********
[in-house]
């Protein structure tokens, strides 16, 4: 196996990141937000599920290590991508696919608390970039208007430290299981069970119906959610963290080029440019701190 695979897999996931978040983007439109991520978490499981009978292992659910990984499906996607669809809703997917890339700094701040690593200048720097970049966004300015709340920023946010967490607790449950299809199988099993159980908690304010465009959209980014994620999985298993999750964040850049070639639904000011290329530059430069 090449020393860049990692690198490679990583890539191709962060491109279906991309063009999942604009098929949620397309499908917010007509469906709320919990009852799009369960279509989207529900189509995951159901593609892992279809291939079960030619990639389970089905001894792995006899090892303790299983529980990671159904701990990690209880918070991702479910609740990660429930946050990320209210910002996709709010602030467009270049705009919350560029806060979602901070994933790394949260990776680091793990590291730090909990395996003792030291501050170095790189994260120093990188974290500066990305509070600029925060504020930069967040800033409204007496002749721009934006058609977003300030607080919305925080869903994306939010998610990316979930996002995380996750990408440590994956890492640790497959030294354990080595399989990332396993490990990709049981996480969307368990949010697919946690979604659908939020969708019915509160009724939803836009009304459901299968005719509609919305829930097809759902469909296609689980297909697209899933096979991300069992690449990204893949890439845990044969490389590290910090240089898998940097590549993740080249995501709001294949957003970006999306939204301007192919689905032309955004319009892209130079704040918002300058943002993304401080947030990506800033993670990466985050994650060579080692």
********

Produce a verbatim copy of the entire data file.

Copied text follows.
[in-house]
């Protein structure tokens, strides 16, 4: 196996990141937000599920290590991508696919608390970039208007430290299981069970119906959610963290080029440019701190 695979897999996931978040983007439109991520978490499981009978292992659910990984499906996607669809809703997917890339700094701040690593200048720097970049966004300015709340920023946010967490607790449950299809199988099993159980908690304010465009959209980014994620999985298993999750964040850049070639639904000011290329530059430069 090449020393860049990692690198490679990583890539191709962060491109279906991309063009999942604009098929949620397309499908917010007509469906709320919990009852799009369960279509989207529900189509995951159901593609892992279809291939079960030619990639389970089905001894792995006899090892303790299983529980990671159904701990990690209880918070991702479910609740990660429930946050990320209210910002996709709010602030467009270049705009919350560029806060979602901070994933790394949260990776680091793990590291730090909990395996003792030291501050170095790189994260120093990188974290500066990305509070600029925060504020930069967040800033409204007496002749721009934006058609977003300030607080919305925080869903994306939010998610990316979930996002995380996750990408440590994956890492640790497959030294354990080595399989990332396993490990990709049981996480969307368990949010697919946690979604659908939020969708019915509160009724939803836009009304459901299968005719509609919305829930097809759902469909296609689980297909697209899933096979991300069992690449990204893949890439845990044969490389590290910090240089898998940097590549993740080249995501709001294949957003970006999306939204301007192919689905032309955004319009892209130079704040918002300058943002993304401080947030990506800033993670990466985050994650060579080692």